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1999 News Releases



Release Date: 12/02/1999
Contact Information: Alice Kaufman, EPA Press Office, 617-918-1064

BOSTON - The U.S. Environmental Protection Agency (EPA) will begin a $1.28 million, six-month cleanup this week to remove an estimated 1000 drums of hazardous wastes from the St. Germain Drum Site on Winthrop Street in Taunton, MA.

Along with the drums, heavily contaminated soils adjacent to the drums will be removed from the site for disposal at a licensed facility. EPA sampling results from the drums and soils showed elevated levels of volatile organic compounds including toluene, acetone, chlorobenzene, naphthalene, and 1,2,4 trichlorobenzene. As part of the cleanup, EPA will monitor air quality daily at the perimeter of the site.

"This site is an environmental disaster waiting to happen," said John P. DeVillars, EPA's New England administrator. "No one has been harmed and the nearby Three Mile River has not been impacted by the contaminants found at the site. Now is the time to remove the drums and soil before we are faced with a costlier cleanup later."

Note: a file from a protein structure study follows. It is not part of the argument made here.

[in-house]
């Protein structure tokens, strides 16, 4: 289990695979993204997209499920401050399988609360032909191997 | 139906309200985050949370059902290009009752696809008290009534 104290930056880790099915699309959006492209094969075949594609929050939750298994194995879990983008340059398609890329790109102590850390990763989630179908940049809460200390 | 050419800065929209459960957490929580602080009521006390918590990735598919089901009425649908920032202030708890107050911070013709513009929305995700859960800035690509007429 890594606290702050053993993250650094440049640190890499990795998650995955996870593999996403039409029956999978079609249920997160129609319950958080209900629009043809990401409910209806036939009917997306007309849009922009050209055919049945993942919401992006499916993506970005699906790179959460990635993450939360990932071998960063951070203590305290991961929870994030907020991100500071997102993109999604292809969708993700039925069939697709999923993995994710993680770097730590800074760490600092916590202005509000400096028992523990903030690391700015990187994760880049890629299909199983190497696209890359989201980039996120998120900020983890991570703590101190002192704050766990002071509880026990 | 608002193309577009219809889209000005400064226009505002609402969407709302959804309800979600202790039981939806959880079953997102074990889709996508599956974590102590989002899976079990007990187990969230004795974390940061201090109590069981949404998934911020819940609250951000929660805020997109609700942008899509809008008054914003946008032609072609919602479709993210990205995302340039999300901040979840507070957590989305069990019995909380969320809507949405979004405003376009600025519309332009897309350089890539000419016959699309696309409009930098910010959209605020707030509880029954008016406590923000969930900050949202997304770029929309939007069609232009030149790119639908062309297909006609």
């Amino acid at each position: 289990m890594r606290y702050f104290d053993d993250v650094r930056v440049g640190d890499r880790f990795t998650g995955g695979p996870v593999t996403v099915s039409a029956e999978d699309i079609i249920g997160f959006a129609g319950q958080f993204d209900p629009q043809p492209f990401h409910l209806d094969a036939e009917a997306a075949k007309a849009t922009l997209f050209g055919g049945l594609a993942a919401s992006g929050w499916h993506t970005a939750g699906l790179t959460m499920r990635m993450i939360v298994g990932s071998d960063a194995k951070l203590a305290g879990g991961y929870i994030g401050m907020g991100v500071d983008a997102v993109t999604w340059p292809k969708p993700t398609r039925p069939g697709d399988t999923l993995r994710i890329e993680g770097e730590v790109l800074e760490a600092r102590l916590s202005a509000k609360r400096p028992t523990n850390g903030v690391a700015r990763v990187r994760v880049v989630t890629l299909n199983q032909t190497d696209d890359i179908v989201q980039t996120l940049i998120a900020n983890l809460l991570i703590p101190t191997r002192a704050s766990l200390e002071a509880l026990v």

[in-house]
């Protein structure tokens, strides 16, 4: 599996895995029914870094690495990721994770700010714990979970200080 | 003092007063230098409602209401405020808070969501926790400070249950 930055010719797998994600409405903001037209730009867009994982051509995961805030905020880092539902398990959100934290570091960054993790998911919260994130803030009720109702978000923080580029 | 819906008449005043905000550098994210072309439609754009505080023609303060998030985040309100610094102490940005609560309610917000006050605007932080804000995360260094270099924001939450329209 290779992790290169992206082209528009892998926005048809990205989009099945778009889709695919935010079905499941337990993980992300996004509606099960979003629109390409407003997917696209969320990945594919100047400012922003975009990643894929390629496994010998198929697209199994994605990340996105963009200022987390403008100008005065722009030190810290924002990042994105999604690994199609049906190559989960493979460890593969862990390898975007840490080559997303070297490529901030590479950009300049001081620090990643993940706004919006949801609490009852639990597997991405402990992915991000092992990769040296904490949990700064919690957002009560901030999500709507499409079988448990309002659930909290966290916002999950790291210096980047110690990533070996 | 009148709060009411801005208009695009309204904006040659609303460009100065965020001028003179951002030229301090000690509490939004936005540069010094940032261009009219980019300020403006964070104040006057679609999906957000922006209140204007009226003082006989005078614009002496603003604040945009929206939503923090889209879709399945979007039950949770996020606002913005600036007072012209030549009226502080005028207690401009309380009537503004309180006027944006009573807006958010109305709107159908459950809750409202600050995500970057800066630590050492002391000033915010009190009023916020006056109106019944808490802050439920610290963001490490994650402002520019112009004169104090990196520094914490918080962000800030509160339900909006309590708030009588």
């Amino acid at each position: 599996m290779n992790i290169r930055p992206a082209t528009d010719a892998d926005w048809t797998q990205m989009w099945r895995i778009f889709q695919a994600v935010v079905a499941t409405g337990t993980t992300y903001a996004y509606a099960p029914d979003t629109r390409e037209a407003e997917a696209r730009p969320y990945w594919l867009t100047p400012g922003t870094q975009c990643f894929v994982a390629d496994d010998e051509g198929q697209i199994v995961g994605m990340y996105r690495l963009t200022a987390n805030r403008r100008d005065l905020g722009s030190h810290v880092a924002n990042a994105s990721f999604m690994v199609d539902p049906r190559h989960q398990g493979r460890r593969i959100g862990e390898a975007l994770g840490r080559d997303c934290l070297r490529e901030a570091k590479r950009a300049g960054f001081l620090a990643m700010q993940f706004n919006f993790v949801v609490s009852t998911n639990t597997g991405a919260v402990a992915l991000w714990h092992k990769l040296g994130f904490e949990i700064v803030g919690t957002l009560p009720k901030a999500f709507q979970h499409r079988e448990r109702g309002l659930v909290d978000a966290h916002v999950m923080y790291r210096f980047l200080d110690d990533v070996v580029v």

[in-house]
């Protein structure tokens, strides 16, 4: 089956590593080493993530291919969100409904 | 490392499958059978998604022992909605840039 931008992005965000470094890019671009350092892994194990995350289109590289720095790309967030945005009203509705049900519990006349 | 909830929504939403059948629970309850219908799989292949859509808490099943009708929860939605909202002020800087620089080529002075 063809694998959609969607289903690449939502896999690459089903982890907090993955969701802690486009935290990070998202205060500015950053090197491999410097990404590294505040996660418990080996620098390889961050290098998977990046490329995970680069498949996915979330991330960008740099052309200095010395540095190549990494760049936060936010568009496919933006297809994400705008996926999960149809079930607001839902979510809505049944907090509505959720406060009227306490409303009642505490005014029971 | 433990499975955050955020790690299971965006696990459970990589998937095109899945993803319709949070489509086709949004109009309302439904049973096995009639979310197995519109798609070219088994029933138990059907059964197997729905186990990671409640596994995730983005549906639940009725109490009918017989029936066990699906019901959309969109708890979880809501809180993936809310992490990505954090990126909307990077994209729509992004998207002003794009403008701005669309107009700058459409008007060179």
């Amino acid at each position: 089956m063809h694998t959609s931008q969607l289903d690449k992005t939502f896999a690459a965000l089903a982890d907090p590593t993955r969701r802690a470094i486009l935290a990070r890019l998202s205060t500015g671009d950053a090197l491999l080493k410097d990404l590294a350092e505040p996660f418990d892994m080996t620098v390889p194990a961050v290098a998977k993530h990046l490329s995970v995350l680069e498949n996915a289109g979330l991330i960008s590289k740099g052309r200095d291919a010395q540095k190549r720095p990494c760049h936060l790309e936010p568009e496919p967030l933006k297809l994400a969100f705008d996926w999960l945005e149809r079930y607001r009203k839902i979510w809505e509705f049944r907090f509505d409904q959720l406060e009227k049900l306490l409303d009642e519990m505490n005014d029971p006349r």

According to Rich Haworth, EPA's site manager, excavation will begin in suspected drum burial areas at the perimeter of the property so that this area can be made available for storing drums that will be excavated from other areas on the property. Drums and containers that are found relatively intact will be "overpacked" for easier storage and transportation for disposal. Crushed drums may be stockpiled, or stored in large containers on the site until disposed of. Excavated containers will be sampled and analyzed to determine safe disposal options.

From the1950s to 1972, the property owner accepted waste materials for disposal at the Winthrop Street property. These materials included waste drums that contained toxic chemicals. The current property owner runs a small general contracting operation and a heavy equipment maintenance garage onsite.

The St. Germain Drum Site is approximately 6 acres with an unnamed brook running through the property which drains into the Three Mile River approximately 1,000 feet to the north.